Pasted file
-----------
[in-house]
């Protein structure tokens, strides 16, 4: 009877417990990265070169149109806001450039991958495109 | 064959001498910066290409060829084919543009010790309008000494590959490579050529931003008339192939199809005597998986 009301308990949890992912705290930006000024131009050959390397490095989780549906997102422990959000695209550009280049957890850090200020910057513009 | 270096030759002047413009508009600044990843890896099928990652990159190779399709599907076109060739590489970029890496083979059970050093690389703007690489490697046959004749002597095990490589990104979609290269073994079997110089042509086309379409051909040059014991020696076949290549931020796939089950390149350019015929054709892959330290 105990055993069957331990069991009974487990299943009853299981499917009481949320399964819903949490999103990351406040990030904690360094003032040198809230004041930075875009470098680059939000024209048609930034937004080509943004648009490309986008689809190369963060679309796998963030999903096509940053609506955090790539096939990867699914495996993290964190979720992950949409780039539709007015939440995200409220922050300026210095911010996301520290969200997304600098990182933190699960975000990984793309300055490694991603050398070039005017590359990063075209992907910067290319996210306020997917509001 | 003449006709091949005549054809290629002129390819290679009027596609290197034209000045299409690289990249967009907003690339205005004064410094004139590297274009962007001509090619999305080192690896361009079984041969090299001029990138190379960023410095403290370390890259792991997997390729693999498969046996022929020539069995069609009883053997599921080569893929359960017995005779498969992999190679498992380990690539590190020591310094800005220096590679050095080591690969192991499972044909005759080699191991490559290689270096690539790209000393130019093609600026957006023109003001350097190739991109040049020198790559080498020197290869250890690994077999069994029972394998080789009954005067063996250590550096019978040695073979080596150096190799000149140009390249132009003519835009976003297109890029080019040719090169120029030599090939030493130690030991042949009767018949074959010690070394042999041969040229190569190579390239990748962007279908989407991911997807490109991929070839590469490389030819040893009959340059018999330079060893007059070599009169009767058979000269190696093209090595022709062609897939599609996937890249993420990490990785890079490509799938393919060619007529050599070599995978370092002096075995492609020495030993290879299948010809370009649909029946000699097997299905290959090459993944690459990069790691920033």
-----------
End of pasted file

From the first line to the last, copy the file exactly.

[in-house]
């Protein structure tokens, strides 16, 4: 009877417990990265070169149109806001450039991958495109 | 064959001498910066290409060829084919543009010790309008000494590959490579050529931003008339192939199809005597998986 009301308990949890992912705290930006000024131009050959390397490095989780549906997102422990959000695209550009280049957890850090200020910057513009 | 270096030759002047413009508009600044990843890896099928990652990159190779399709599907076109060739590489970029890496083979059970050093690389703007690489490697046959004749002597095990490589990104979609290269073994079997110089042509086309379409051909040059014991020696076949290549931020796939089950390149350019015929054709892959330290 105990055993069957331990069991009974487990299943009853299981499917009481949320399964819903949490999103990351406040990030904690360094003032040198809230004041930075875009470098680059939000024209048609930034937004080509943004648009490309986008689809190369963060679309796998963030999903096509940053609506955090790539096939990867699914495996993290964190979720992950949409780039539709007015939440995200409220922050300026210095911010996301520290969200997304600098990182933190699960975000990984793309300055490694991603050398070039005017590359990063075209992907910067290319996210306020997917509001 | 003449006709091949005549054809290629002129390819290679009027596609290197034209000045299409690289990249967009907003690339205005004064410094004139590297274009962007001509090619999305080192690896361009079984041969090299001029990138190379960023410095403290370390890259792991997997390729693999498969046996022929020539069995069609009883053997599921080569893929359960017995005779498969992999190679498992380990690539590190020591310094800005220096590679050095080591690969192991499972044909005759080699191991490559290689270096690539790209000393130019093609600026957006023109003001350097190739991109040049020198790559080498020197290869250890690994077999069994029972394998080789009954005067063996250590550096019978040695073979080596150096190799000149140009390249132009003519835009976003297109890029080019040719090169120029030599090939030493130690030991042949009767018949074959010690070394042999041969040229190569190579390239990748962007279908989407991911997807490109991929070839590469490389030819040893009959340059018999330079060893007059070599009169009767058979000269190696093209090595022709062609897939599609996937890249993420990490990785890079490509799938393919060619007529050599070599995978370092002096075995492609020495030993290879299948010809370009649909029946000699097997299905290959090459993944690459990069790691920033």